We can agree that without the music the show is skeletal! The musicians—a dedicated, virtuosic group who are mainly “unseen”—perform and rehearse long hours with unfailing commitment because they love the music passionately. Opera repertory is especially challenging not the least of which because it is lengthy—three hours is standard, longer in the case of Wagner’s Der Ring des Nibelungen or Berlioz Les Troyens. Some of the most successful theater productions go on night after night, even for years. The performances on the stage are, sublime, entertaining and always a spectacle. But sometimes there is more drama under the stage than on it!
Breaking a string onstage is usually a production. If it is the principal who has broken the string a section player will switch instruments and change the string. Try that in the dark. While they rummage to get the string out of its wrapping, the loose peg might fall out clattering to the floor.
Props do fall into the pit—swords, beverages, even fruit. Edward Poremba who was percussionist of the Lyric Opera of Chicago 1966-69 and principal timpanist from 1971-2000, relates:
“It happened during one of the crowd scenes in Carmen. There was lots of mayhem onstage. Suddenly oranges came flying from the stage and into the pit – I wouldn’t say it was raining oranges, but some landed on the timpani. No musician or other instrument was involved so everyone in the area, though at first startled, had a good laugh. I don’t believe the conductor ever noticed. By the way, the oranges produced a nice round forte. A lot of people thought the whole episode should be included in future performances.”
Another near miss occurred during a performance of Verdi’s Falstaff. Flower boxes lined the edge of the stage just over the heads of the bass section. Principal bass of the Lyric opera Mike Gelle remembers that when Maestro James Conlon launched into the vocal fugue at the end of the opera the soprano’s dress got entangled and one of the flower boxes crashed into the pit. Miraculously, it missed the flutes and basses by a few inches. Audience members sitting up close were horrified but the musicians—always pros—kept playing. A scrim with secure netting was installed by the next performance.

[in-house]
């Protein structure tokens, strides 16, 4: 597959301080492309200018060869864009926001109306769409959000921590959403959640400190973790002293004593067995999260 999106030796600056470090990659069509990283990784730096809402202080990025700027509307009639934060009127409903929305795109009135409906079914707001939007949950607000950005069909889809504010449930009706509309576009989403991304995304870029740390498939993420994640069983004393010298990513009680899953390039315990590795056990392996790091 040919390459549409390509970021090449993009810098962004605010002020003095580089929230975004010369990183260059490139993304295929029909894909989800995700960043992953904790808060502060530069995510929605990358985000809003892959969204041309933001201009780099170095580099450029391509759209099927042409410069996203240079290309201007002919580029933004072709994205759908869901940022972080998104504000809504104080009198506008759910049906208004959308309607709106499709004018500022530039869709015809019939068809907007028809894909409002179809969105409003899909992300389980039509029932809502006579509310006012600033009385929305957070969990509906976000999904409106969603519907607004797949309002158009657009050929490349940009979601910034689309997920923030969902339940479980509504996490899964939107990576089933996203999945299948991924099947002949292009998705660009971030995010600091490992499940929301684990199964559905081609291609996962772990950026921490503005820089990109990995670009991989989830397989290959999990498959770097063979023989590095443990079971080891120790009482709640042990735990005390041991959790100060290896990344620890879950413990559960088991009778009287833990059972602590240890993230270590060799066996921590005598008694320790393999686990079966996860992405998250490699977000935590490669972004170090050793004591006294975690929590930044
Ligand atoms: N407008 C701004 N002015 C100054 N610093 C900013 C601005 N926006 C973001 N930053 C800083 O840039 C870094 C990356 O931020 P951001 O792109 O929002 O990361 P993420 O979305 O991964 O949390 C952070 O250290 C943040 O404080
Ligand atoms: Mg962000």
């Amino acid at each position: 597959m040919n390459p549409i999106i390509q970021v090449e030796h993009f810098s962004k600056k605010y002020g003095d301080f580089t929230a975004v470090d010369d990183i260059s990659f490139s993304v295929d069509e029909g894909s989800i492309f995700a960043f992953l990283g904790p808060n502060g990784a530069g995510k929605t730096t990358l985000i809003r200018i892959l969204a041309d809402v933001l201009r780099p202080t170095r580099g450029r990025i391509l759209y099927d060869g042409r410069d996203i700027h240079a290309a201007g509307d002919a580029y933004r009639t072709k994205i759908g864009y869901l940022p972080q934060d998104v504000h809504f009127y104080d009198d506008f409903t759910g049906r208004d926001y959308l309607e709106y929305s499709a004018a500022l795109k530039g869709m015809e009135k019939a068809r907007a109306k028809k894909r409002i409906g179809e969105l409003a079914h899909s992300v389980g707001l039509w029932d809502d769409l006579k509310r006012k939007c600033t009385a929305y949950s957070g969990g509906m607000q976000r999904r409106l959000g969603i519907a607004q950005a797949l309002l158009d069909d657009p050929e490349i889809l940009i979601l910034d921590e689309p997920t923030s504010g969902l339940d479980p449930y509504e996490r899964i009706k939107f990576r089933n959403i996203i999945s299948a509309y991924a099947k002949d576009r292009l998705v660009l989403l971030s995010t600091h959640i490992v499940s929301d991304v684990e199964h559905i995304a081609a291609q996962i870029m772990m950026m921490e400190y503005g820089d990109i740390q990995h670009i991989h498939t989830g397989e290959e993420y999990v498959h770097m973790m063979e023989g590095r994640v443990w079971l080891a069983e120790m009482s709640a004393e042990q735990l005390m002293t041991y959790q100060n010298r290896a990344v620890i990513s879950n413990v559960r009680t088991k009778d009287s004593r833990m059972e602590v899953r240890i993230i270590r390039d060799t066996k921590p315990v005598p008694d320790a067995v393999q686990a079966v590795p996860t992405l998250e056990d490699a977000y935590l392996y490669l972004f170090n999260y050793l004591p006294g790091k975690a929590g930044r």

There have been several instances of pitfalls. Puerto Rican soprano Ana María Martínez fell during a performance of Antonín Dvorak’s opera, Rusalka at Glyndebourne in 2009. Her feet got caught in some netting onstage and she tumbled backwards into the pit. Fortunately she was unhurt. That was not the case in 2013. Tragically, the fall into the pit of the Perm Opera and Ballet Theatre’s director was fatal.
Today there are companies that specialize in netting to put over a pit to prevent such disasters. Many amateur and student groups are starting to use these and other types of barriers.
The Minnesota Orchestra season was peppered with thirteen performances of Tchaikovsky’s Nutcracker ballet annually. When the fog machines got rolling on stage we could barely see our music. The stench was overpowering as CO2 wafted into the pit. Inevitably right before the mouse battle scene a brass player, after taking a deep gulp of the concoction, would start to cough.
Fog in pit for Les Mis
I have been fortunate enough to play in the pit here in Minnesota for a mesmerizing Porgy and Bess, Gershwin’s classic opera with the Houston Grand Opera. The music was transcendent, the singer playing Crown so handsome. I couldn’t help myself. I tried to keep playing while I craned my neck to see the action onstage, turning to look over my right shoulder. My left elbow grazed the thick multi-page music score sending it tumbling onto the floor. When I leaned over to pick up the music hastily fumbling to find the right page I hid my face, which had turned crimson. This staging of Porgy and Bess was produced in 1976 conducted by John DeMain. It won a Tony award—the first opera to do so—no thanks to me.
The hope to sell more lucrative tickets has led to “remote” orchestras—a disturbing trend. Advances in technology allow for the playing to be synced even from a building down the street, as in the case of ‘Carrie’ and ‘Spider-Man’.
The Metropolitan Opera House seats 3,800. You can see how tight the quarters are in the pit but the Met orchestra’s glorious sound sweeps all the way to the uppermost tiers. The most exquisite experience for the musicians and the audience starts when the conductor lifts his baton. There is nothing like live music. Let the telepathy begin.
Pit renovation time lapse including
Egmont, Bumble Bee, Wagner Ride, Mozart Overture to Figaro